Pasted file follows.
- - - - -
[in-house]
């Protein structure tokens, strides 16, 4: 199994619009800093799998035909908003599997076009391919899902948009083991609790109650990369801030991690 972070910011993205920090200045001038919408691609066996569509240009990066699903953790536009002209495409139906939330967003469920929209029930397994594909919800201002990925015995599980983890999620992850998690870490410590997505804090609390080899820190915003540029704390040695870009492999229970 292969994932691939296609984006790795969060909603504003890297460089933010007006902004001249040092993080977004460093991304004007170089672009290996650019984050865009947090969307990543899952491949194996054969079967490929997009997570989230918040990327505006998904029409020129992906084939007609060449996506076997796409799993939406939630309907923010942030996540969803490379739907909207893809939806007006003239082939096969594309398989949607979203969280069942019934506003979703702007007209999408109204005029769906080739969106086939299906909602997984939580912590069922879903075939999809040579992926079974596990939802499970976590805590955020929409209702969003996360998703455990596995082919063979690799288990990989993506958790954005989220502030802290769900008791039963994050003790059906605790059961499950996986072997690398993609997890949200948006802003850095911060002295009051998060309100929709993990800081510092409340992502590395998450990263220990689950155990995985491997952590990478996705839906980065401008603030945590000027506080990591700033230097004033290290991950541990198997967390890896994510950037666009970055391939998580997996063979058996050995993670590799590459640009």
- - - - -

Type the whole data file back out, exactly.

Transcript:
[in-house]
């Protein structure tokens, strides 16, 4: 199994619009800093799998035909908003599997076009391919899902948009083991609790109650990369801030991690 972070910011993205920090200045001038919408691609066996569509240009990066699903953790536009002209495409139906939330967003469920929209029930397994594909919800201002990925015995599980983890999620992850998690870490410590997505804090609390080899820190915003540029704390040695870009492999229970 292969994932691939296609984006790795969060909603504003890297460089933010007006902004001249040092993080977004460093991304004007170089672009290996650019984050865009947090969307990543899952491949194996054969079967490929997009997570989230918040990327505006998904029409020129992906084939007609060449996506076997796409799993939406939630309907923010942030996540969803490379739907909207893809939806007006003239082939096969594309398989949607979203969280069942019934506003979703702007007209999408109204005029769906080739969106086939299906909602997984939580912590069922879903075939999809040579992926079974596990939802499970976590805590955020929409209702969003996360998703455990596995082919063979690799288990990989993506958790954005989220502030802290769900008791039963994050003790059906605790059961499950996986072997690398993609997890949200948006802003850095911060002295009051998060309100929709993990800081510092409340992502590395998450990263220990689950155990995985491997952590990478996705839906980065401008603030945590000027506080990591700033230097004033290290991950541990198997967390890896994510950037666009970055391939998580997996063979058996050995993670590799590459640009």